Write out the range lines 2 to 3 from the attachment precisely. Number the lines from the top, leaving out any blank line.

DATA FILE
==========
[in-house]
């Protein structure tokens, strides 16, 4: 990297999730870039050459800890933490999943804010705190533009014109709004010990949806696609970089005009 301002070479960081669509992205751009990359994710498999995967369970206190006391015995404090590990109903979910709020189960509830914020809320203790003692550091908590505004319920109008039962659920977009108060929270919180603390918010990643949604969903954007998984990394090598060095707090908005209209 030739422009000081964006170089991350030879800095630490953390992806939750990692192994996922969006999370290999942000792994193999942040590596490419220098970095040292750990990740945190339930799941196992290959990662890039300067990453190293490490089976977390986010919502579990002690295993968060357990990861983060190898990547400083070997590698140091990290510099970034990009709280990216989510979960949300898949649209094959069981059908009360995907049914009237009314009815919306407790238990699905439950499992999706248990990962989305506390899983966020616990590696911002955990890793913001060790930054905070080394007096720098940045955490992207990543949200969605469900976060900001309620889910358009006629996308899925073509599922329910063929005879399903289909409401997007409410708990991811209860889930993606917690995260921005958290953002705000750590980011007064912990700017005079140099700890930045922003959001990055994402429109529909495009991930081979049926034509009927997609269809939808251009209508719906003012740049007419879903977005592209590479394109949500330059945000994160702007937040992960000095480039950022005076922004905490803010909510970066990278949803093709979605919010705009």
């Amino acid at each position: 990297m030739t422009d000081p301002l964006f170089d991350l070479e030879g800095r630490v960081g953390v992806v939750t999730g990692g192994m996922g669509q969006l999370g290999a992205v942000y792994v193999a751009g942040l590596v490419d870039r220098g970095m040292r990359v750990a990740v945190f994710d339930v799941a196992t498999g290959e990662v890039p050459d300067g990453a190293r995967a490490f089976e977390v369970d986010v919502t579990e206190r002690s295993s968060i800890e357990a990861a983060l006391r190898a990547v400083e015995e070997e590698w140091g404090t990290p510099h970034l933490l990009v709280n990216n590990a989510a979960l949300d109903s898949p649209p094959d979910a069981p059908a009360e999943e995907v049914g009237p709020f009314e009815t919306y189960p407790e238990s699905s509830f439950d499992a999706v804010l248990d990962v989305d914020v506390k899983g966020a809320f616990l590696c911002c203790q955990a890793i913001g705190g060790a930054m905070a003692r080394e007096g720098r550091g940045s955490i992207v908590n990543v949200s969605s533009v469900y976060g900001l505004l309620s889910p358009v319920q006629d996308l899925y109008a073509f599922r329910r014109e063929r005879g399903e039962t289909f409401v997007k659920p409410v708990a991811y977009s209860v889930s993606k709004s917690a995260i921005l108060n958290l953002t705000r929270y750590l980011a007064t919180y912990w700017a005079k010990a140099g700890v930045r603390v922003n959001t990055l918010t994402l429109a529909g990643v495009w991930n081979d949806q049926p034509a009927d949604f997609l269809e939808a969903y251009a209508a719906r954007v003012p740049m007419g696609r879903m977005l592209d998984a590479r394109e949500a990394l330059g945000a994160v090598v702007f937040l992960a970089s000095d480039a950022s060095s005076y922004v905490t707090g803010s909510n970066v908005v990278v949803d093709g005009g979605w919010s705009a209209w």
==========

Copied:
């Protein structure tokens, strides 16, 4: 990297999730870039050459800890933490999943804010705190533009014109709004010990949806696609970089005009 301002070479960081669509992205751009990359994710498999995967369970206190006391015995404090590990109903979910709020189960509830914020809320203790003692550091908590505004319920109008039962659920977009108060929270919180603390918010990643949604969903954007998984990394090598060095707090908005209209 030739422009000081964006170089991350030879800095630490953390992806939750990692192994996922969006999370290999942000792994193999942040590596490419220098970095040292750990990740945190339930799941196992290959990662890039300067990453190293490490089976977390986010919502579990002690295993968060357990990861983060190898990547400083070997590698140091990290510099970034990009709280990216989510979960949300898949649209094959069981059908009360995907049914009237009314009815919306407790238990699905439950499992999706248990990962989305506390899983966020616990590696911002955990890793913001060790930054905070080394007096720098940045955490992207990543949200969605469900976060900001309620889910358009006629996308899925073509599922329910063929005879399903289909409401997007409410708990991811209860889930993606917690995260921005958290953002705000750590980011007064912990700017005079140099700890930045922003959001990055994402429109529909495009991930081979049926034509009927997609269809939808251009209508719906003012740049007419879903977005592209590479394109949500330059945000994160702007937040992960000095480039950022005076922004905490803010909510970066990278949803093709979605919010705009």
């Amino acid at each position: 990297m030739t422009d000081p301002l964006f170089d991350l070479e030879g800095r630490v960081g953390v992806v939750t999730g990692g192994m996922g669509q969006l999370g290999a992205v942000y792994v193999a751009g942040l590596v490419d870039r220098g970095m040292r990359v750990a990740v945190f994710d339930v799941a196992t498999g290959e990662v890039p050459d300067g990453a190293r995967a490490f089976e977390v369970d986010v919502t579990e206190r002690s295993s968060i800890e357990a990861a983060l006391r190898a990547v400083e015995e070997e590698w140091g404090t990290p510099h970034l933490l990009v709280n990216n590990a989510a979960l949300d109903s898949p649209p094959d979910a069981p059908a009360e999943e995907v049914g009237p709020f009314e009815t919306y189960p407790e238990s699905s509830f439950d499992a999706v804010l248990d990962v989305d914020v506390k899983g966020a809320f616990l590696c911002c203790q955990a890793i913001g705190g060790a930054m905070a003692r080394e007096g720098r550091g940045s955490i992207v908590n990543v949200s969605s533009v469900y976060g900001l505004l309620s889910p358009v319920q006629d996308l899925y109008a073509f599922r329910r014109e063929r005879g399903e039962t289909f409401v997007k659920p409410v708990a991811y977009s209860v889930s993606k709004s917690a995260i921005l108060n958290l953002t705000r929270y750590l980011a007064t919180y912990w700017a005079k010990a140099g700890v930045r603390v922003n959001t990055l918010t994402l429109a529909g990643v495009w991930n081979d949806q049926p034509a009927d949604f997609l269809e939808a969903y251009a209508a719906r954007v003012p740049m007419g696609r879903m977005l592209d998984a590479r394109e949500a990394l330059g945000a994160v090598v702007f937040l992960a970089s000095d480039a950022s060095s005076y922004v905490t707090g803010s909510n970066v908005v990278v949803d093709g005009g979605w919010s705009a209209w």